Spoonful #57: MAY vs. MIGHT
"Mother, may I watch a movie?"
"Yes, darling, that’s a splendid idea. If I finish up my work, I might be able to join you!"
MAY and MIGHT: They seem interchangeable. But are they? Let's examine them together.
MAY is a polite way of expressing hope and desire to do something. It is also appropriate when the chance of something happening is more likely than not.
**May I stay up all night, pretty, pretty please? (hope and desire)
**I may have dinner on the table by 6:30. (strong likelihood)
With grammar, everything depends on sentence construction. If you start a sentence using may, don't switch to might mid-sentence. In the following sentences, the speaker should be feeling more than 50% optimistic that he/she will see the movie or attend the dance.
**There's a chance I may make the movie on time, but there's a chance I may not.
**I may or may not go the dance.
MIGHT expresses a greater than 50% likelihood that whatever you're saying won't happen. Consider this sentence:
**I might let you go, but we'll have to discuss it further.
Why shouldn't you use MAY when doubt is present? It can be misleading, that's why. Let's look at the following example:
**Zima may not use Yaya's bike. What's wrong with that? It sounds like Zima can't use Yaya's bike ever. Now let's change to MIGHT.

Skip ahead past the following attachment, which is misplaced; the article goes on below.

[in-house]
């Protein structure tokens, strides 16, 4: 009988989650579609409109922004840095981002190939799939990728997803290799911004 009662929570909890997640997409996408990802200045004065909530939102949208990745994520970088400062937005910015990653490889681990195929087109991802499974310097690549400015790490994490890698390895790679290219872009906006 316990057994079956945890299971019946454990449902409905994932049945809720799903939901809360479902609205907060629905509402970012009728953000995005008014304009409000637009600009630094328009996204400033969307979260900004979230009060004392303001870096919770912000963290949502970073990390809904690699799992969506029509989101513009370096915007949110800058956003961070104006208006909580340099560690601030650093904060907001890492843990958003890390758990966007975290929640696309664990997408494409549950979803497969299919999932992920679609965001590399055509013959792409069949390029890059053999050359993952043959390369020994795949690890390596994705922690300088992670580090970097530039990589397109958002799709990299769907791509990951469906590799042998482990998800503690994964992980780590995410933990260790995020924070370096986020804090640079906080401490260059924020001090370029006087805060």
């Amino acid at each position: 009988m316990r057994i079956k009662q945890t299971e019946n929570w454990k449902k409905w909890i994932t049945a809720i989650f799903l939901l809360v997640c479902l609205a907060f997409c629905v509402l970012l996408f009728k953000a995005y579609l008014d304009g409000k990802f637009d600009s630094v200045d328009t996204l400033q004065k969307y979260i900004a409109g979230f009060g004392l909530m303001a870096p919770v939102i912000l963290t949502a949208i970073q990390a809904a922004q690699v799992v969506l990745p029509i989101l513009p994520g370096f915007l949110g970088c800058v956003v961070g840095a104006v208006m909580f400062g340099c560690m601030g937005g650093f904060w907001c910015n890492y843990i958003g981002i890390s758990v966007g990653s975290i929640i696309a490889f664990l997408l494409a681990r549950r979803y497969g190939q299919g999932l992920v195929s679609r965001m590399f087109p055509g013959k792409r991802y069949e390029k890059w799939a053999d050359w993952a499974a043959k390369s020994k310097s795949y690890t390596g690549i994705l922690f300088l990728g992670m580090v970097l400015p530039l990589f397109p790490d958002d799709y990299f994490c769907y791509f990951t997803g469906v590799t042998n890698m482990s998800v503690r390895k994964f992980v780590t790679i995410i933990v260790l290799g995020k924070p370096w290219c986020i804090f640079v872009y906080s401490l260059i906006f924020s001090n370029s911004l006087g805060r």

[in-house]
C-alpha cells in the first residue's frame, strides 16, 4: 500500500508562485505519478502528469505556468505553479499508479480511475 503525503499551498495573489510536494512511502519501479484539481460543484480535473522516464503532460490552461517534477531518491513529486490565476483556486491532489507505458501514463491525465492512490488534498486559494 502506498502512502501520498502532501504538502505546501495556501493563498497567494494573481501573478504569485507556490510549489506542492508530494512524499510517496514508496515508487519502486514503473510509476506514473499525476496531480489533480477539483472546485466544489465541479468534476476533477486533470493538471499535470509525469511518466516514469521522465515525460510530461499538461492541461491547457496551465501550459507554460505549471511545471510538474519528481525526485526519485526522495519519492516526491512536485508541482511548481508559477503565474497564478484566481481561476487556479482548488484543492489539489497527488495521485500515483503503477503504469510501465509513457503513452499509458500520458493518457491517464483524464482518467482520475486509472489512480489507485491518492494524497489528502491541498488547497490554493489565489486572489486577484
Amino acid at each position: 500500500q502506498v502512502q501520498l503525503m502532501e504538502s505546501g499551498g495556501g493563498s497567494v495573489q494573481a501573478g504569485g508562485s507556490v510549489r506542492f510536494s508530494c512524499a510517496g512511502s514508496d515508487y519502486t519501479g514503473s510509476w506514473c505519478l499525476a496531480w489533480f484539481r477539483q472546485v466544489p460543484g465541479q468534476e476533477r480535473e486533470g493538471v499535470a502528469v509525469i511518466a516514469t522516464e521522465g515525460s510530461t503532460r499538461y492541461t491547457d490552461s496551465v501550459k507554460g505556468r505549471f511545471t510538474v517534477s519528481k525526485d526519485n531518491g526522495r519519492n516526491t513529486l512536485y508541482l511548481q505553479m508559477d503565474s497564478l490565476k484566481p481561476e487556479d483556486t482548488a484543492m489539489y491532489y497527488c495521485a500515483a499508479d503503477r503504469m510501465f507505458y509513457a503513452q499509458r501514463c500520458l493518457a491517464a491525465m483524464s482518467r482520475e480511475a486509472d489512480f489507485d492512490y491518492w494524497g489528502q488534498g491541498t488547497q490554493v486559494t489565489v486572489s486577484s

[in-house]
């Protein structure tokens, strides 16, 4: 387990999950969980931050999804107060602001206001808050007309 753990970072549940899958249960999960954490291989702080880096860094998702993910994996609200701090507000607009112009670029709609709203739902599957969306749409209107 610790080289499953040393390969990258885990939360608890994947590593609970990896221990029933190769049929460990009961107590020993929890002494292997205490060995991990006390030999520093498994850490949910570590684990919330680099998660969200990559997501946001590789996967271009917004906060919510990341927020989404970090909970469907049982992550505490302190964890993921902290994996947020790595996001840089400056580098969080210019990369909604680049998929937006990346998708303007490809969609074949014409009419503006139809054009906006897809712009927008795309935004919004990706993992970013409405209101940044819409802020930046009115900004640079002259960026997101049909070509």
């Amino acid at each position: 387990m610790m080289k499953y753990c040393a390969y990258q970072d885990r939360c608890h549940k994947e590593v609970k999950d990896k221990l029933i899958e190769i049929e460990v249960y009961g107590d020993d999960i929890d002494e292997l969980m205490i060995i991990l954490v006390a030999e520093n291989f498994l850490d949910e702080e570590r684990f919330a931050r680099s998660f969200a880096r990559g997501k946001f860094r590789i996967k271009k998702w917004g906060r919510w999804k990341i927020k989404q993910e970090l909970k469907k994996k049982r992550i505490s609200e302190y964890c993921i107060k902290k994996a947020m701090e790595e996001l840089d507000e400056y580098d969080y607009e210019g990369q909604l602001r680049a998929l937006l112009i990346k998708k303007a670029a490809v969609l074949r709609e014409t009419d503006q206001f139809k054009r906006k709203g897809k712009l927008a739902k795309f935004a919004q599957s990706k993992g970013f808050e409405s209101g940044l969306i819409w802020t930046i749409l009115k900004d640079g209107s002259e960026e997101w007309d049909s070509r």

**Zima might not use Yaya's bike. That indicates she has another transportation option to consider, not that she's forbidden from using Yaya's bike.
Phew! That was tricky, even for me! Now let's cover another aspect of these words: VERB TENSES!
MAY is present tense; MIGHT is past tense
But both are used to indicate the likelihood of something occurring in the future!
Fortunately, only MIGHT is used to reflect on something that occurred in the past. Here are two examples:
**If Mary had studied harder, she might have done better on the test.
**I fear that I might have overbaked the brownies, but I hope they're still enjoyable.
P.S. If you're looking for an uplifting, original movie to watch, I highly recommend YESTERDAY - you MAY become a Beatles fan if you aren't one already. Please accept my deepest hopes and prayers for your continued safety.
Laura Fineberg Cooper
A Spoonful of Grammar
4/5/2020 06:43:16 pm
I wish I may, I wish I might...know the difference between may and might!
4/5/2020 06:49:07 pm
4/6/2020 11:50:18 am
You've found yet another tricky subject! I can easily see myself messing up in the middle of your sentence example by writing it this way: There's a chance I may make the movie on time, but there's a chance I might not. Although, reading it aloud, I guess I probably would have just put MIGHT both times. Thanks for the lesson!
4/6/2020 12:27:16 pm
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